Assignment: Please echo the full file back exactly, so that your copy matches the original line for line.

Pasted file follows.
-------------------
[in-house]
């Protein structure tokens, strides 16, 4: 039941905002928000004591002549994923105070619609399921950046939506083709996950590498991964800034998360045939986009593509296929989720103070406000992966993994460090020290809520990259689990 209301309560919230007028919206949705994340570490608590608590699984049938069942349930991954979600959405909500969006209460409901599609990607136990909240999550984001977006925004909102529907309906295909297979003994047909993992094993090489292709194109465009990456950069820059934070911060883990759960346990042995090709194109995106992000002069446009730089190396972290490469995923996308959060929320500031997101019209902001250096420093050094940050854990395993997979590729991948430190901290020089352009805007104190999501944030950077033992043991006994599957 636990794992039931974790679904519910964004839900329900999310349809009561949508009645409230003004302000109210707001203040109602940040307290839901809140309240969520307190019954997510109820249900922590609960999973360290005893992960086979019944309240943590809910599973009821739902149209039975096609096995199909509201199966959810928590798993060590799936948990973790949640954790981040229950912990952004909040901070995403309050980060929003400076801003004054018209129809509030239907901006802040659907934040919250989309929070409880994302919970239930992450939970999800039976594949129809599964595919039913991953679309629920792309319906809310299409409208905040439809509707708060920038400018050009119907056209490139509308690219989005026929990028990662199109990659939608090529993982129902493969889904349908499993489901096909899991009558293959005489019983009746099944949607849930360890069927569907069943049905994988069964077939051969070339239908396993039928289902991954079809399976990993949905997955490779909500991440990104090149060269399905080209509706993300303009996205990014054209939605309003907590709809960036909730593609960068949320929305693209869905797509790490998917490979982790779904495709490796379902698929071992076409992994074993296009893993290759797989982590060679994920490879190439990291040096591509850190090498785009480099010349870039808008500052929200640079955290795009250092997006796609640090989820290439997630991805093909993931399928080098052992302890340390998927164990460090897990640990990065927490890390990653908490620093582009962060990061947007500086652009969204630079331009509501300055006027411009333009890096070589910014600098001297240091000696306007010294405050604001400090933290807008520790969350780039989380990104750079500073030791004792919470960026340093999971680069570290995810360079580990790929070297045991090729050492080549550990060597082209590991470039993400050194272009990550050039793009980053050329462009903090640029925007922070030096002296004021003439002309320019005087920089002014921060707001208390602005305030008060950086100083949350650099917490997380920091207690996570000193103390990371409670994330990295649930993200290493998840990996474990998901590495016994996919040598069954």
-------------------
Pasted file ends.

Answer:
[in-house]
């Protein structure tokens, strides 16, 4: 039941905002928000004591002549994923105070619609399921950046939506083709996950590498991964800034998360045939986009593509296929989720103070406000992966993994460090020290809520990259689990 209301309560919230007028919206949705994340570490608590608590699984049938069942349930991954979600959405909500969006209460409901599609990607136990909240999550984001977006925004909102529907309906295909297979003994047909993992094993090489292709194109465009990456950069820059934070911060883990759960346990042995090709194109995106992000002069446009730089190396972290490469995923996308959060929320500031997101019209902001250096420093050094940050854990395993997979590729991948430190901290020089352009805007104190999501944030950077033992043991006994599957 636990794992039931974790679904519910964004839900329900999310349809009561949508009645409230003004302000109210707001203040109602940040307290839901809140309240969520307190019954997510109820249900922590609960999973360290005893992960086979019944309240943590809910599973009821739902149209039975096609096995199909509201199966959810928590798993060590799936948990973790949640954790981040229950912990952004909040901070995403309050980060929003400076801003004054018209129809509030239907901006802040659907934040919250989309929070409880994302919970239930992450939970999800039976594949129809599964595919039913991953679309629920792309319906809310299409409208905040439809509707708060920038400018050009119907056209490139509308690219989005026929990028990662199109990659939608090529993982129902493969889904349908499993489901096909899991009558293959005489019983009746099944949607849930360890069927569907069943049905994988069964077939051969070339239908396993039928289902991954079809399976990993949905997955490779909500991440990104090149060269399905080209509706993300303009996205990014054209939605309003907590709809960036909730593609960068949320929305693209869905797509790490998917490979982790779904495709490796379902698929071992076409992994074993296009893993290759797989982590060679994920490879190439990291040096591509850190090498785009480099010349870039808008500052929200640079955290795009250092997006796609640090989820290439997630991805093909993931399928080098052992302890340390998927164990460090897990640990990065927490890390990653908490620093582009962060990061947007500086652009969204630079331009509501300055006027411009333009890096070589910014600098001297240091000696306007010294405050604001400090933290807008520790969350780039989380990104750079500073030791004792919470960026340093999971680069570290995810360079580990790929070297045991090729050492080549550990060597082209590991470039993400050194272009990550050039793009980053050329462009903090640029925007922070030096002296004021003439002309320019005087920089002014921060707001208390602005305030008060950086100083949350650099917490997380920091207690996570000193103390990371409670994330990295649930993200290493998840990996474990998901590495016994996919040598069954």